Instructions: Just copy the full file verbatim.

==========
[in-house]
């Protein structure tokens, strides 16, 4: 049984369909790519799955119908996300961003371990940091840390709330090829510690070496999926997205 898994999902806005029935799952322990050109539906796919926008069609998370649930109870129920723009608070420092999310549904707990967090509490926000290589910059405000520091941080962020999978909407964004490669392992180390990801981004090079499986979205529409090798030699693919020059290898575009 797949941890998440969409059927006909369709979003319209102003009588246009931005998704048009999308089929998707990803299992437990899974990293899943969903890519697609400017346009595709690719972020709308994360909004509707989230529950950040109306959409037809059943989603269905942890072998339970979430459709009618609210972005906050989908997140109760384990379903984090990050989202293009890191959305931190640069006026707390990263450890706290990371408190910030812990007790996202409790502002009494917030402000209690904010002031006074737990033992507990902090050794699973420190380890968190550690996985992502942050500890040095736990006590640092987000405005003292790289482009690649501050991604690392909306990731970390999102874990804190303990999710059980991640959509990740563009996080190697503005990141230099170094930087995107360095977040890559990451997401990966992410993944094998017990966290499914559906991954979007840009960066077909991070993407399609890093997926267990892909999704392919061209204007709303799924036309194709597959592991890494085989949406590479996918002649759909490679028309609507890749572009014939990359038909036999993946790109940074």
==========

[in-house]
């Protein structure tokens, strides 16, 4: 049984369909790519799955119908996300961003371990940091840390709330090829510690070496999926997205 898994999902806005029935799952322990050109539906796919926008069609998370649930109870129920723009608070420092999310549904707990967090509490926000290589910059405000520091941080962020999978909407964004490669392992180390990801981004090079499986979205529409090798030699693919020059290898575009 797949941890998440969409059927006909369709979003319209102003009588246009931005998704048009999308089929998707990803299992437990899974990293899943969903890519697609400017346009595709690719972020709308994360909004509707989230529950950040109306959409037809059943989603269905942890072998339970979430459709009618609210972005906050989908997140109760384990379903984090990050989202293009890191959305931190640069006026707390990263450890706290990371408190910030812990007790996202409790502002009494917030402000209690904010002031006074737990033992507990902090050794699973420190380890968190550690996985992502942050500890040095736990006590640092987000405005003292790289482009690649501050991604690392909306990731970390999102874990804190303990999710059980991640959509990740563009996080190697503005990141230099170094930087995107360095977040890559990451997401990966992410993944094998017990966290499914559906991954979007840009960066077909991070993407399609890093997926267990892909999704392919061209204007709303799924036309194709597959592991890494085989949406590479996918002649759909490679028309609507890749572009014939990359038909036999993946790109940074």